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photo by slgc on flickr. license: attribution


This article was written by Shelly Stinson who is freelance writer based out of Denver, CO. Her interests include healthy living, being active outdoors and trying new restaurants. You can follow Shelly on twitter! Today, Shelly is sharing her top two guidelines for creating a personalized workout.


Although the Centers for Disease Control and Prevention’s (CDC) exercise recommendations are that we get 150 minutes of moderate-intensity cardiovascular exercise, or engage in 75 minutes of high-intensity activity, along with two strength-building sessions per week, if you don’t have a workout that fits you, then you’re not likely to follow it with any sort of regularity. Ultimately, this means that you’ll find it extremely difficult, if not impossible, to create a strong, healthy body.

The key then is to create a workout that meshes not only with your goals, but also with your personality and lifestyle. It has to feel like so much a part of you that you can’t imagine going without doing it. How do you create this type of workout, one that fits you to a T? Simple. You follow two basic guidelines.



photo by d26b73 on flickr. license: attribution


1. Choose Exercises You Enjoy


This is probably one of the best things you can do when it comes to developing your workout routine. After all, if you aren’t having fun while working out, then your time spent engaged in physical activity is going to feel more like a chore than a pleasure, limiting the likelihood that you’ll continue to do it time and time again.

By default, this also means staying away from exercises that don’t make you smile when you think about them. In other words, if the thought of spending time on a treadmill or elliptical makes you groan in despair, then don’t force yourself to do it anyway. Instead, find something else that keeps you excited and coming back for more.

If you’re not sure which movements will make you feel happy inside and out, Nerd Fitness offers some fun yet effective exercise suggestions, including hiking with friends, rock climbing, live-action role-playing, roughhousing with your kids, performing parkour, and even playing a musical instrument. Be creative and think of things you enjoy doing that will give you a good workout at the same time. Then do them!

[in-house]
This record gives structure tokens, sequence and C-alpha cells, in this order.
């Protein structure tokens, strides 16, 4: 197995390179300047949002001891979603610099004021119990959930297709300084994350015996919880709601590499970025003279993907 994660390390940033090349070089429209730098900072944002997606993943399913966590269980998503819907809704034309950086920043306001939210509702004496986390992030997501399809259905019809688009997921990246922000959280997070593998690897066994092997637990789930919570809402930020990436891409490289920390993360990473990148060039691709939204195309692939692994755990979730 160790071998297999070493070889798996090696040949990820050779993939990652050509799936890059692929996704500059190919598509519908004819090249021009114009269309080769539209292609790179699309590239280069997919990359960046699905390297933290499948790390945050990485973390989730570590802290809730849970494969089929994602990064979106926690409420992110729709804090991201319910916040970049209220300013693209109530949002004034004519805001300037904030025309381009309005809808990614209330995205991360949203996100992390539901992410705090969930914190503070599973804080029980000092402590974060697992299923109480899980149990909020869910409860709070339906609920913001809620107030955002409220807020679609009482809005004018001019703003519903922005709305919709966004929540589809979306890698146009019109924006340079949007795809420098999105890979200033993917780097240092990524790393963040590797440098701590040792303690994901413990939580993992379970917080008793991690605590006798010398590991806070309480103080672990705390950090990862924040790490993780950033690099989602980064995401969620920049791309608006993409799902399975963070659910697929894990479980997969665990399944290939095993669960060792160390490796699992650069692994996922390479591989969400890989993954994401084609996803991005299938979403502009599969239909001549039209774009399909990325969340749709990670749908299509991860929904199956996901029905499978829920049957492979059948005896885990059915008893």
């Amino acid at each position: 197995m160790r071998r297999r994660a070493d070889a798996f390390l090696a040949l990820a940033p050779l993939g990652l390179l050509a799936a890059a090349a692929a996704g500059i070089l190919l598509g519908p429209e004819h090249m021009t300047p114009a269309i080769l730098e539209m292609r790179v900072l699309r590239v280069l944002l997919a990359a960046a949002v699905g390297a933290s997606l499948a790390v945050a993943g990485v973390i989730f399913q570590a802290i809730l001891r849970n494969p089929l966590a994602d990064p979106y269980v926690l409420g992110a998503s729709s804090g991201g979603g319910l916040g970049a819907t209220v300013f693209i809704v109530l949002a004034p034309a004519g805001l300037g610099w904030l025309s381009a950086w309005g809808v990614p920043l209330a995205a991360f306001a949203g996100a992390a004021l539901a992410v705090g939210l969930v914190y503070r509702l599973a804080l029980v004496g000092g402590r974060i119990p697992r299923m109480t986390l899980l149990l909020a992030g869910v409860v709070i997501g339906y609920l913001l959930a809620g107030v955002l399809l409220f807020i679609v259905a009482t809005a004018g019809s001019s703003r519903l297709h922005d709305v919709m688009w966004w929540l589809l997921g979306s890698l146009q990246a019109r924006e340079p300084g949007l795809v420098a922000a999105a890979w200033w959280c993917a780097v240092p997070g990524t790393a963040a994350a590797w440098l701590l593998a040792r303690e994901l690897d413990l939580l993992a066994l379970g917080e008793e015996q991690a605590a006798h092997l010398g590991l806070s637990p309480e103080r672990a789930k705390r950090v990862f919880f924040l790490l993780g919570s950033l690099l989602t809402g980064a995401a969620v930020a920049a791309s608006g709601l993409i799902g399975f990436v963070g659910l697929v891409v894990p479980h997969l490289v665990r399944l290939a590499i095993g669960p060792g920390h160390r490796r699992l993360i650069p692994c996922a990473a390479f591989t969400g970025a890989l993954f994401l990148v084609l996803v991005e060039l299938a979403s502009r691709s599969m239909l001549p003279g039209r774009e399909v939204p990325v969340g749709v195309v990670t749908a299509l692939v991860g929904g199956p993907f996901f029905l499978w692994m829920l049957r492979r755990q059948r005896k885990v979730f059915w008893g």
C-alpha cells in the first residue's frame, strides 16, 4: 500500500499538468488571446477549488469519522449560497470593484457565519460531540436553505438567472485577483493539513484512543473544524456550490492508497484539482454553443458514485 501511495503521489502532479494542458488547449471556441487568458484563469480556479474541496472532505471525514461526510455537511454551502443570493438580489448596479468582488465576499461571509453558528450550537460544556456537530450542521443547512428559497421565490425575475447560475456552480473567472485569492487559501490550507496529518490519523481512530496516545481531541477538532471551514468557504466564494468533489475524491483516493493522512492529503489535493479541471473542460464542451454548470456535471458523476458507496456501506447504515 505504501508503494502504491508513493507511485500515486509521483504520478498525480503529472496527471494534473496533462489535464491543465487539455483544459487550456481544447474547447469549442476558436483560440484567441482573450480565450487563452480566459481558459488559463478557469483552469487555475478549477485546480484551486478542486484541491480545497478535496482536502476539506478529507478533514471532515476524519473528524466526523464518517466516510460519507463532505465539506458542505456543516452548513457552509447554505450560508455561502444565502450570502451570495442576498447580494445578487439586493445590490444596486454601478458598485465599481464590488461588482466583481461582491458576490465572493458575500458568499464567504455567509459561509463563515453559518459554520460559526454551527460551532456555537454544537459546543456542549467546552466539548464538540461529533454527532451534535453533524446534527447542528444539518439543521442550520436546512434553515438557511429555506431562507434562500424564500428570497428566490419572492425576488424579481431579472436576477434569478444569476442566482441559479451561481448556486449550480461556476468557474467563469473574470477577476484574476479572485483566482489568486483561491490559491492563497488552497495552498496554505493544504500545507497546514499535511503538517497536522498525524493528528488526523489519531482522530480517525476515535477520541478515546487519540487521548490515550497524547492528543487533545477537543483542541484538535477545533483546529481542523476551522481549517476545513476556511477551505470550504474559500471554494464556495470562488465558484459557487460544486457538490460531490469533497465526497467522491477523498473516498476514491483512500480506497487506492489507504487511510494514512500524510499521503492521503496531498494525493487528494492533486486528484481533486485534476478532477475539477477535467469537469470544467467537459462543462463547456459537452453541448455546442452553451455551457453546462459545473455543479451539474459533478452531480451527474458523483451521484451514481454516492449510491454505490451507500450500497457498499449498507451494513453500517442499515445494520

2. Use Your Schedule to Your Advantage


One of the reasons people let their exercise commitments slide is because they try to stick to a workout routine or regimen that doesn’t mesh well with their schedules. It’s kind of like when you decide you want to eat dinner every night at 6 p.m., yet you don’t generally get home until 6:30 or 7. It’s never going to work.

However, if you use your schedule to your advantage and plan to do your exercising when it works best for you, then you’ll have fewer excuses as to why you shouldn’t be getting more fit. Actually writing it in your schedule book or planner, or noting it on your electronic calendar, cements in the idea even more.

For example, if you’re a college student, College News suggests that you can get in better shape and avoid the “Freshman 15” by getting up before class and working out then or taking clothes with you so you can hit the gym afterwards. If you’re a busy parent, you could take the time you spend with your children and do something active. Basically, you want to find a way that works best for you and stick to it!

Do these two things and you will have created a workout that not only fits you, but that also helps keep you feeling amazing!


Thank you for sharing these fantastic tips with us, Shelly! If you are interested in more information on getting fit, Shelly shares tons of helpful information on her twitter.



Do you have any tips for personalizing workouts?

Share them below!




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